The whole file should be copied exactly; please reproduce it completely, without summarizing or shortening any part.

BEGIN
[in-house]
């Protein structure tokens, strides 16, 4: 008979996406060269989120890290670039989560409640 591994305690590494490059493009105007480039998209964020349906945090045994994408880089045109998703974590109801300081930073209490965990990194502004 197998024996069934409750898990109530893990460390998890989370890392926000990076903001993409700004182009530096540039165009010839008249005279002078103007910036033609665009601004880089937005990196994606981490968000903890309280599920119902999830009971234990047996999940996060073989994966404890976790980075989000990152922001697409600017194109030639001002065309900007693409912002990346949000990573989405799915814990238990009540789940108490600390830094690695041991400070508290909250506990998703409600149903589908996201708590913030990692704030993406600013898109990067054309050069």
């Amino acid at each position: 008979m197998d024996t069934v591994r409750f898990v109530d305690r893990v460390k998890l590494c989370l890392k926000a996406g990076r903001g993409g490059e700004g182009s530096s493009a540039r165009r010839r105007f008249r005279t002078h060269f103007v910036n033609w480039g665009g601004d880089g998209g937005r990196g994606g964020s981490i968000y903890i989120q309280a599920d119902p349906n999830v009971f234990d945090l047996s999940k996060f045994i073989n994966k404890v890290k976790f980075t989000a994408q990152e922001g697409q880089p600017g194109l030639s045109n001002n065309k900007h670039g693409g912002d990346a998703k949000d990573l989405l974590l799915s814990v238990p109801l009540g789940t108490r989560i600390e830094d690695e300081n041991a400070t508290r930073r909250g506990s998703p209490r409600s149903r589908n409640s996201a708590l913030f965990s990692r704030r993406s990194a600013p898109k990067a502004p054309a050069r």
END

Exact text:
[in-house]
């Protein structure tokens, strides 16, 4: 008979996406060269989120890290670039989560409640 591994305690590494490059493009105007480039998209964020349906945090045994994408880089045109998703974590109801300081930073209490965990990194502004 197998024996069934409750898990109530893990460390998890989370890392926000990076903001993409700004182009530096540039165009010839008249005279002078103007910036033609665009601004880089937005990196994606981490968000903890309280599920119902999830009971234990047996999940996060073989994966404890976790980075989000990152922001697409600017194109030639001002065309900007693409912002990346949000990573989405799915814990238990009540789940108490600390830094690695041991400070508290909250506990998703409600149903589908996201708590913030990692704030993406600013898109990067054309050069």
């Amino acid at each position: 008979m197998d024996t069934v591994r409750f898990v109530d305690r893990v460390k998890l590494c989370l890392k926000a996406g990076r903001g993409g490059e700004g182009s530096s493009a540039r165009r010839r105007f008249r005279t002078h060269f103007v910036n033609w480039g665009g601004d880089g998209g937005r990196g994606g964020s981490i968000y903890i989120q309280a599920d119902p349906n999830v009971f234990d945090l047996s999940k996060f045994i073989n994966k404890v890290k976790f980075t989000a994408q990152e922001g697409q880089p600017g194109l030639s045109n001002n065309k900007h670039g693409g912002d990346a998703k949000d990573l989405l974590l799915s814990v238990p109801l009540g789940t108490r989560i600390e830094d690695e300081n041991a400070t508290r930073r909250g506990s998703p209490r409600s149903r589908n409640s996201a708590l913030f965990s990692r704030r993406s990194a600013p898109k990067a502004p054309a050069r």